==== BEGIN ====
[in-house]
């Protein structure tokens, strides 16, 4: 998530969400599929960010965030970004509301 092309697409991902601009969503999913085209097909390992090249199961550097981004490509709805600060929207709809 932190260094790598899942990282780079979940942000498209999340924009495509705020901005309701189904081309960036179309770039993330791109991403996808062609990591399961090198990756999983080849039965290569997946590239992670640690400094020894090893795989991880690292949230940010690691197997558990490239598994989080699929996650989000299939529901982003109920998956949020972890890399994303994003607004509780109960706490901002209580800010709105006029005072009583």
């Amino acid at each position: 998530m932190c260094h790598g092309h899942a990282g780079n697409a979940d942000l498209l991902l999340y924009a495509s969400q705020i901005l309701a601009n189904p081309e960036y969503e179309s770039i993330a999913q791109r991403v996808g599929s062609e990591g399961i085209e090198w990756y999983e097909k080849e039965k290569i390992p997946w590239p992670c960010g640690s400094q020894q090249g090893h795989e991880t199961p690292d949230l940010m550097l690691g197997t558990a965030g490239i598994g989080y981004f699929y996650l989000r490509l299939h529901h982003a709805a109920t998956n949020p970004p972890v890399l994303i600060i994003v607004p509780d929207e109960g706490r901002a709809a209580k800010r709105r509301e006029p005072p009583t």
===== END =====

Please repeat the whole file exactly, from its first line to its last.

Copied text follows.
[in-house]
């Protein structure tokens, strides 16, 4: 998530969400599929960010965030970004509301 092309697409991902601009969503999913085209097909390992090249199961550097981004490509709805600060929207709809 932190260094790598899942990282780079979940942000498209999340924009495509705020901005309701189904081309960036179309770039993330791109991403996808062609990591399961090198990756999983080849039965290569997946590239992670640690400094020894090893795989991880690292949230940010690691197997558990490239598994989080699929996650989000299939529901982003109920998956949020972890890399994303994003607004509780109960706490901002209580800010709105006029005072009583």
């Amino acid at each position: 998530m932190c260094h790598g092309h899942a990282g780079n697409a979940d942000l498209l991902l999340y924009a495509s969400q705020i901005l309701a601009n189904p081309e960036y969503e179309s770039i993330a999913q791109r991403v996808g599929s062609e990591g399961i085209e090198w990756y999983e097909k080849e039965k290569i390992p997946w590239p992670c960010g640690s400094q020894q090249g090893h795989e991880t199961p690292d949230l940010m550097l690691g197997t558990a965030g490239i598994g989080y981004f699929y996650l989000r490509l299939h529901h982003a709805a109920t998956n949020p970004p972890v890399l994303i600060i994003v607004p509780d929207e109960g706490r901002a709809a209580k800010r709105r509301e006029p005072p009583t």